I keep thinking of a way to support the shaft and still allow putting records onto the thing - the only place one could do this would be near the motor housing. And that could be really tricky.

So, bbftx, is your motor shaft holding up well to this duty?

My curiosity is killing me!

Thanks to all for this great thread.
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Old 19th November 2012, 04:49 PM   #169
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Not really qualified yet as my USC is still in the post so I have not yet done any experimenting, But I was thinking that warping may be avoided if the record is set spinning in unheated water and then bought up to temperature thus heating the the disc evenly. Not sure how long this takes but if it,s less than 7 or 8 minutes that should be fine
Anyone tried this?
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Old 19th November 2012, 05:23 PM   #170
bbftx is offline bbftx  United States
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Default Shaft Load Limits

Quote:
Originally Posted by rickmcinnis View Post
He offered to sell a solution with this form of cleaning in mind. I have asked for a quote on cost.

He did say he does not recommend the use of the photographic chemicals. As long as he has been at this his opinion is very valuable.
Hi Rick, Interesting comments from Disc Doctor. Thanks for checking with him. Please do remember he is trying to sell you something, so take what he says with a grain of salt. The formulations aren't that complicated and can be created at home at much lower cost. The same surfactants in PhotoFlo are recommended by dozens of people mixing their own LP cleaning solutions. And I'll bet whatever DD is using for a surfactant is probably in the same family.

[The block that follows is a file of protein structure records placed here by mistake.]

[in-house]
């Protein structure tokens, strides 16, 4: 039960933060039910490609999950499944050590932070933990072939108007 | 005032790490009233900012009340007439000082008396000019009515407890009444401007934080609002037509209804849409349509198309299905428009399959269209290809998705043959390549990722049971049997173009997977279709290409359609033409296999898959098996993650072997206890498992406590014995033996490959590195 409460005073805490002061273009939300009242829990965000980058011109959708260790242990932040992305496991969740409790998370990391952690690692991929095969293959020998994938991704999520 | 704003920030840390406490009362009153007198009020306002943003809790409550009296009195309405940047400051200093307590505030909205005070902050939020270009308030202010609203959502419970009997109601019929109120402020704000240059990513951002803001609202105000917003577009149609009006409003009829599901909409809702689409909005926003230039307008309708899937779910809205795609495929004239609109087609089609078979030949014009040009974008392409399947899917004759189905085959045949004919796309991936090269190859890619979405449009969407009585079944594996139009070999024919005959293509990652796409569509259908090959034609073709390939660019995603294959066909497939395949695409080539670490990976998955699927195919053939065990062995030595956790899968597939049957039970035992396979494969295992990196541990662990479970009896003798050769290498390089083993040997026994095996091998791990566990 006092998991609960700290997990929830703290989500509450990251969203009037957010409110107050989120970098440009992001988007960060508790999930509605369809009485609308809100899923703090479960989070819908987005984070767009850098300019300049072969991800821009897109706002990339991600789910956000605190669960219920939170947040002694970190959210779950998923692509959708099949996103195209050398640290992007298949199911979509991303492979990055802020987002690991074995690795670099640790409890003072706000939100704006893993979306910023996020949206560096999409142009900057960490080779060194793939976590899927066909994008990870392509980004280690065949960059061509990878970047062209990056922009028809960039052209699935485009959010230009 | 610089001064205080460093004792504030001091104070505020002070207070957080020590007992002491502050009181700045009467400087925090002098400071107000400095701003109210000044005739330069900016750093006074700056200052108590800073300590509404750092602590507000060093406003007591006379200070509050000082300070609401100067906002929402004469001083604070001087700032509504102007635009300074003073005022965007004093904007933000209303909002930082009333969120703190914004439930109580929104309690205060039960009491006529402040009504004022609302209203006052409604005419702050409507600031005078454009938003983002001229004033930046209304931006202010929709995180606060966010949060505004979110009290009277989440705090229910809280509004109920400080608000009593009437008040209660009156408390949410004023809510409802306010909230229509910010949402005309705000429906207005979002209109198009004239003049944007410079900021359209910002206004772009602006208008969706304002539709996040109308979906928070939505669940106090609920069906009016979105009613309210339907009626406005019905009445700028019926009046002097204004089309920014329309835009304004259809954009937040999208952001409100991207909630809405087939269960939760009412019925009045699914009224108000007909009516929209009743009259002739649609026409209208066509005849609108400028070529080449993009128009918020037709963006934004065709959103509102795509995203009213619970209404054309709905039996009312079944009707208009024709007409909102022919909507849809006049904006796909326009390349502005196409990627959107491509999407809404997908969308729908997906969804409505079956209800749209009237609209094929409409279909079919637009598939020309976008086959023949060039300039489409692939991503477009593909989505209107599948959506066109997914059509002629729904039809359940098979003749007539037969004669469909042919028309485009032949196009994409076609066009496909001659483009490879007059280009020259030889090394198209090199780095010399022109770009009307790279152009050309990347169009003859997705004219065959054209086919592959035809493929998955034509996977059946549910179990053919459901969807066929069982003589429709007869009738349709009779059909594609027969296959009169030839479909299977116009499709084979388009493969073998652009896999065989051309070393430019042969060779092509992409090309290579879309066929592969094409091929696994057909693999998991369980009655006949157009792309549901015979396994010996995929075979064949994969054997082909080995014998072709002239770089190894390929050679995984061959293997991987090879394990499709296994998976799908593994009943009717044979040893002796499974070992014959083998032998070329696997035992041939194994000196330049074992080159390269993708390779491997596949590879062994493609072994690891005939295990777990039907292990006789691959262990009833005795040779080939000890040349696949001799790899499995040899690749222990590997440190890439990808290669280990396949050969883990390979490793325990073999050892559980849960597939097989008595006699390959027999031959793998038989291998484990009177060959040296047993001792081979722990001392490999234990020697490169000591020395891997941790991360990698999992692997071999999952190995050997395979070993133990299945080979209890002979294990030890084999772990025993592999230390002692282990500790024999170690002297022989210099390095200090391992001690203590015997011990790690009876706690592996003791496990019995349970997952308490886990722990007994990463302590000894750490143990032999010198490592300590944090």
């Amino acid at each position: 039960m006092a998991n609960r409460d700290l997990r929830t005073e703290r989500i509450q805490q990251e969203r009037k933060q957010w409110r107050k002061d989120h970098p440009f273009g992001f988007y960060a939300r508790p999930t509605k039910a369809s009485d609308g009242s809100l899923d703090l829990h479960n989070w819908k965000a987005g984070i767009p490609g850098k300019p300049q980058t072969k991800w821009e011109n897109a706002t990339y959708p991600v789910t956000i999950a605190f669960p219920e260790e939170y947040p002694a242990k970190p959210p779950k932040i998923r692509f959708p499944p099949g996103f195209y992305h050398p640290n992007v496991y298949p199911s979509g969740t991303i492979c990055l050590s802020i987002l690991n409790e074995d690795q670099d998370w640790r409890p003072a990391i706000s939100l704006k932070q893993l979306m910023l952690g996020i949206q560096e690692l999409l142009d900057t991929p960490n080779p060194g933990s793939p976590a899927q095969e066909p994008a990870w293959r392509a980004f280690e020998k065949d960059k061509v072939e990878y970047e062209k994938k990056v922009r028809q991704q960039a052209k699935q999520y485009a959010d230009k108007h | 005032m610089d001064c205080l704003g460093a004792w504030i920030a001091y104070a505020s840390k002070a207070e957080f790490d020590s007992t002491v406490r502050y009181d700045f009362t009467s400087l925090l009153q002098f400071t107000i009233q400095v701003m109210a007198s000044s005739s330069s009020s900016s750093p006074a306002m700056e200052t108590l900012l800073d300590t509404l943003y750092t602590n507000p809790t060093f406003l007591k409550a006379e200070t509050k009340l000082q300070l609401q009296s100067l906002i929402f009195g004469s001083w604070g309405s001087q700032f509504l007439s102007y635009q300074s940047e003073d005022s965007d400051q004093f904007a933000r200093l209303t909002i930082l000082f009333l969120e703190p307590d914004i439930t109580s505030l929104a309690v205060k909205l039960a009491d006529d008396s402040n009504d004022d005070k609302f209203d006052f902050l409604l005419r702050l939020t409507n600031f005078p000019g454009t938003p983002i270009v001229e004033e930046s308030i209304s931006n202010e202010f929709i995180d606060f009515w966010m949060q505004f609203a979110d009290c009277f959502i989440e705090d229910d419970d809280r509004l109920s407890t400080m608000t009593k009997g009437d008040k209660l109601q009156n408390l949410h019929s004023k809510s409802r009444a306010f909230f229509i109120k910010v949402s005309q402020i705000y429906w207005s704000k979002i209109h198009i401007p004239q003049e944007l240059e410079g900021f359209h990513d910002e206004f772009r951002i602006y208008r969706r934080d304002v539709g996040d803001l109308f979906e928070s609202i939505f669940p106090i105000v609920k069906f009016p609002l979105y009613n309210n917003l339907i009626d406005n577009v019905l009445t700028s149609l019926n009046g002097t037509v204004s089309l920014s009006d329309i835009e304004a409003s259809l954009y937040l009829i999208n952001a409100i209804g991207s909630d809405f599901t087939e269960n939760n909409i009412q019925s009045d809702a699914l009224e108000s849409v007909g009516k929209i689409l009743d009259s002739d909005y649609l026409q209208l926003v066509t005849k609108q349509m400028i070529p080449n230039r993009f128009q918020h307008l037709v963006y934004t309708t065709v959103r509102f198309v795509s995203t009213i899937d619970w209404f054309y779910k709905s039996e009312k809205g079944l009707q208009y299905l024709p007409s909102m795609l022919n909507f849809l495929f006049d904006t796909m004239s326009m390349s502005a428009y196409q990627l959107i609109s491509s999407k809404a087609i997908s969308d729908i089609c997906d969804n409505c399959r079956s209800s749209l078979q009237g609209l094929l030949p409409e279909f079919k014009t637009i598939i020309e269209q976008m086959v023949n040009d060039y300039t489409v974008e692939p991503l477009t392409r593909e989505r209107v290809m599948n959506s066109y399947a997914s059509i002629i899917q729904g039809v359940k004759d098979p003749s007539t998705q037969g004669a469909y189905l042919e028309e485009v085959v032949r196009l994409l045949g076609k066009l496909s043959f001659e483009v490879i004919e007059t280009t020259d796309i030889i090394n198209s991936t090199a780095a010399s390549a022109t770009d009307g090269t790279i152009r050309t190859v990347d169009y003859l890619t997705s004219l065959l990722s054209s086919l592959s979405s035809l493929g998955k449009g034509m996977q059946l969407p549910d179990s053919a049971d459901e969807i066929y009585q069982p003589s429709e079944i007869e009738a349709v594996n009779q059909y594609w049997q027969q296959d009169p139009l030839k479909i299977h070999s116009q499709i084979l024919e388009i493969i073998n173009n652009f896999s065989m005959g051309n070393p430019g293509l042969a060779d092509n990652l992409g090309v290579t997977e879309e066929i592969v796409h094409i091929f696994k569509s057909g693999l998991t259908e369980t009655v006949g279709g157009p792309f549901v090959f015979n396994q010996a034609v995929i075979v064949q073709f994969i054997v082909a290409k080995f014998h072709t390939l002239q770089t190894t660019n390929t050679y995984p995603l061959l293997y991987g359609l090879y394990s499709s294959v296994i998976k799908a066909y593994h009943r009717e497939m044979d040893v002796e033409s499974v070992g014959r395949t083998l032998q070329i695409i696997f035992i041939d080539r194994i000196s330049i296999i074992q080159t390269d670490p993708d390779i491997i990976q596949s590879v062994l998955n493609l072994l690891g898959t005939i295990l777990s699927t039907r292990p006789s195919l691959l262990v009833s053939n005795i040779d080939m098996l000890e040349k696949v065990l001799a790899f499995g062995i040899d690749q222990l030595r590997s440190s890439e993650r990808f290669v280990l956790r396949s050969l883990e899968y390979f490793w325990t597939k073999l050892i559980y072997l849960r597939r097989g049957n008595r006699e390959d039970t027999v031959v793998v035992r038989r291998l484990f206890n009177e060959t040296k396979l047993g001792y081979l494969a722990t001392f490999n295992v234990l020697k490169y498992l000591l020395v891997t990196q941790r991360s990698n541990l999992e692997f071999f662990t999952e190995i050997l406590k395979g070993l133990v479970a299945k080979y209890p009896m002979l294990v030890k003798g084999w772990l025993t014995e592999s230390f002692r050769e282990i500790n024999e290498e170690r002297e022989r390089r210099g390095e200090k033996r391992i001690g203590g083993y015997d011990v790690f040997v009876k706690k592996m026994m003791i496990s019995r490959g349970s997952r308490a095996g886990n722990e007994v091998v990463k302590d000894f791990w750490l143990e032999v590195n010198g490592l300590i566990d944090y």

I think audiophiles tend to go overboard at times worrying about "residue". At the dilution levels we're talking about in these formulations, there really shouldn't be any concerns.

Quote:
Originally Posted by rickmcinnis View Post
I have the motor installed in the housing and when I look at that little motor shaft and I think of the weight of shaft and the records I am concerned that that little 1/8" shaft of the motor - can it really hold all of that weight? Obviously it can since bbftx would have told us - but one wonders what will happen first - it snapping off or bending?

I keep thinking of a way to support the shaft and still allow putting records onto the thing - the only place one could do this would be near the motor housing. And that could be really tricky.

So, bbftx, is your motor shaft holding up well to this duty?
My shaft is holding up fine. I will say that I am probably not far from the bending limit on the shaft. (The Synchron shaft will definitely bend before it will break in a brittle fashion.)

I'm limiting loading as follows: The weight of my spindle, set screw, cork spacers, and 3 LPs is 1.55 lbs (=24.8 ounces = 700 grams). A 4th LP would be too much (yet another reason to limit the number of LPs cleaned in a cycle).

Also note that I am supporting the other end of the spindle during the cleaning cycle. Furthermore, some care is needed during loading and unloading so you're not pushing down and applying even more bending torque on the motor shaft.

And, in actuality, the edge of my LPs rest slightly on the base of my rotating arm during loading and unloading, taking some of the load off of the shaft.

Your idea of adding some kind of support near the motor housing is workable. I think it is possible to support the spindle (not the motor shaft per se). I'll play around with that thought.

As I think more about this, I also think one will definitely run into sagging problems if a shaft coupling is used, rather than machining the record spindle to fit directly over the motor shaft.
B B